Hi Christen, Interested in reading what everyone has said about blogging at school and what the administrators prefer us to use. The IT guys in our Education Department and at school wanted me to use Sharepoint as well but as I find it difficult to work in that myself and I found edublogs and learnerblogs so easy, I wrote a letter to them about how I wanted the audience to be world wide rather than just within our school. After discussion with the principal, he is going to let me use learnerblogs with me as moderator of all messages. A questionaire sounds great as I don't think any of my students will have blogged before, not even sure if any teachers at my school do it either. Would love anyone to make comments on our class blog once the students go back next week. http://tasteach.learnerblogs.org
Hi Christen,
Glad to see this conversation resurface! For help with the survey that will demonstrate that your students benefitted from the blogging experience, you might look at some of the resources I just posted in a recent blog about Teacher Researchers.

One thing I've found in designing surveys for students is to make sure to ask questions that will give you answers that will expose the things that you really hope will happen. This seems obvious, but it's often overlooked. Sometimes we are so busy asking questions that we think other people will want to know we forget to include the questions that get to the heart of our own hopes and dreams. For example, if you hope that blogging increases student interest in their academic subjects, or their confidence, or their self-awareness, go ahead and ask those questions. It's a missed opportunity if you just stick to asking questions because you think others (like administrators) want to know.

Also, I would definitely include an open ended question for students to answer. It gives you the opportunity to record the "story" of your project, rather than just numbers.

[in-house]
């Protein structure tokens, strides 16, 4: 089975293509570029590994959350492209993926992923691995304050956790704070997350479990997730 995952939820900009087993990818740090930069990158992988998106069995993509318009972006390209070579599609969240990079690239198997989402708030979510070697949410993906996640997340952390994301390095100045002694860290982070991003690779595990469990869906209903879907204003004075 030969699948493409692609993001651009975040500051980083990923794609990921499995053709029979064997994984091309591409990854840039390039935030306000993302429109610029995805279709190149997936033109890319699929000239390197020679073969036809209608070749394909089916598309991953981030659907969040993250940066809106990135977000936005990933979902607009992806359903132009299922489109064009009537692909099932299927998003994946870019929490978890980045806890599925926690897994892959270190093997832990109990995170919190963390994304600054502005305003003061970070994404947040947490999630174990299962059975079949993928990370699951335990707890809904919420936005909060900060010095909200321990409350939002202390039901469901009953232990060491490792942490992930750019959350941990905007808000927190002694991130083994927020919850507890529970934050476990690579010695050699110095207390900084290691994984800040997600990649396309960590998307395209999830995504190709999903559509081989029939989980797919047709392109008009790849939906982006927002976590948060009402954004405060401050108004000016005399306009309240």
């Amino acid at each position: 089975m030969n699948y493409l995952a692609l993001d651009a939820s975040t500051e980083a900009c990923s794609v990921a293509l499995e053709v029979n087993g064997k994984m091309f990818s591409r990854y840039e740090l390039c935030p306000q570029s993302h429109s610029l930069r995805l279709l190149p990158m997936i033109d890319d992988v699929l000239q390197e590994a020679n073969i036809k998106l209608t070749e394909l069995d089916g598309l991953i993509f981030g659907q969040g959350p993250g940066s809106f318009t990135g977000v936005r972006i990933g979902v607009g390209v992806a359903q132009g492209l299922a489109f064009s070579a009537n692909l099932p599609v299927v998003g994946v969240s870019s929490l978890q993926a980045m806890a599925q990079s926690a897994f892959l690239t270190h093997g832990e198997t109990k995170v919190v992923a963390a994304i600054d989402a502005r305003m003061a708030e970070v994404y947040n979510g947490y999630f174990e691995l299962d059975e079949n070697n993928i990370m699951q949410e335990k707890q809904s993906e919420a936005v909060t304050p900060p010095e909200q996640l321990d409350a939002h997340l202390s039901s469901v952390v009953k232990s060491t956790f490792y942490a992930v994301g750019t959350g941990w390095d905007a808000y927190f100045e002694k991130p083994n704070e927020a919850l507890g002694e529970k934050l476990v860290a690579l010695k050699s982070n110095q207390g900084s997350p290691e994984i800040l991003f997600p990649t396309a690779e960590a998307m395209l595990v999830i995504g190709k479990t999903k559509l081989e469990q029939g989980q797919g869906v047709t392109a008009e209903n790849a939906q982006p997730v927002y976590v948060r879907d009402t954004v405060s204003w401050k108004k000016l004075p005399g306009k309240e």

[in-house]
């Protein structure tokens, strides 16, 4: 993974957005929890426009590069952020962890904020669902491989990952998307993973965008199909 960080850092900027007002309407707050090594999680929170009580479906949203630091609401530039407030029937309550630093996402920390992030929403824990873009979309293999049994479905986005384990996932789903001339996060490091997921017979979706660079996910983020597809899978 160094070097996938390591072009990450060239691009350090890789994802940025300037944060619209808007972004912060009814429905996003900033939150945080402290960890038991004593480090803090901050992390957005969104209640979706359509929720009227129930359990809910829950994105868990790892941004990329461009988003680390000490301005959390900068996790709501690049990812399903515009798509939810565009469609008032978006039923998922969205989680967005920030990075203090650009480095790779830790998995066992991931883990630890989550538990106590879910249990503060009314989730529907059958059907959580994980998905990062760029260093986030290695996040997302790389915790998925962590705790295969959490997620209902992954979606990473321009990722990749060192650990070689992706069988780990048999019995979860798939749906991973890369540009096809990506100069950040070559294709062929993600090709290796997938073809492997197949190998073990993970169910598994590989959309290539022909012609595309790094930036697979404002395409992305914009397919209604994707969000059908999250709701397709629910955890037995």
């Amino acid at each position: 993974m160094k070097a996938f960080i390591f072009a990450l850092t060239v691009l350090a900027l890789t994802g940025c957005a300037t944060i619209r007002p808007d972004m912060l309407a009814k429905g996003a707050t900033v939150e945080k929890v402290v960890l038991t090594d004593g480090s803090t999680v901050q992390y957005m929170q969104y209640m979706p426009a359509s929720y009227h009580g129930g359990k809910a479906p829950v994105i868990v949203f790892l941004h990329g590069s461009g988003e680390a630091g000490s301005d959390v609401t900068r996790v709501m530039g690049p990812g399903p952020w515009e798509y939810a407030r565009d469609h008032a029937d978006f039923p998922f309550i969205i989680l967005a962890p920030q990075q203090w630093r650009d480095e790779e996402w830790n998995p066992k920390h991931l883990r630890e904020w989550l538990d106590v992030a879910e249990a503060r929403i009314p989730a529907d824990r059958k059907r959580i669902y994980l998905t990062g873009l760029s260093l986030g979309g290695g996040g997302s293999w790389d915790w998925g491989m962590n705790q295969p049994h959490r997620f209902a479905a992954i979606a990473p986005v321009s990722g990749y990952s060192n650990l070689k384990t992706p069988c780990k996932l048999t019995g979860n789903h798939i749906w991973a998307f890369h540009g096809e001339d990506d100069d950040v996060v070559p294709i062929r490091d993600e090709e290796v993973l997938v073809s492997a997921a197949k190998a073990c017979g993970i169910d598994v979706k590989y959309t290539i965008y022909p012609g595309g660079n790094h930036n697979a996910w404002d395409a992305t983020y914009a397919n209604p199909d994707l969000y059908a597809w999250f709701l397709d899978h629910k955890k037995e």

Finally, any chance you have to sort or compare your survey with other data is worth taking. I'm not talking just test scores! There are two ways to do that-

1. Whole class data - for example, can you see differences in the survey responses of students at different academic levels?

2. Individual changes - for example, can you see any change in the attendance pattern or academic performance of a particular student over the period of your study, which then gives you the opportunity to ask that particular student if the blogging had anything to do with the change. This is of course just anecdotal, but like the open ended questions, gives you the story behind the data. Usually that's what makes people believe anyway!

Hope you keep us posted on how this is going!
Thanks everyone for your feedback. My work keeps dragging me away from computers, the internet and electricity for extended periods. Great to be back, and find further help on this topic on the very day I'm supposed to have submitted my questions. All of this will help. I have certainly thought about asking questions that I hope will be answered differently in 12 months time. I'll put the questions on here when I have finalised them. I'm going to use edublogs and wikispaces for one class, our portal for another, and not blog at all with one class. Terribly sad for the last class, but I think with a control, I can more easily demonstrate a shift in attidude.
On a completely different topic, I can recommend Wilson's Promontory at the southern tip of mainland Australia as a place of extraordinary natural beauty that has been maintained in its natural state for the greater good. No computers though.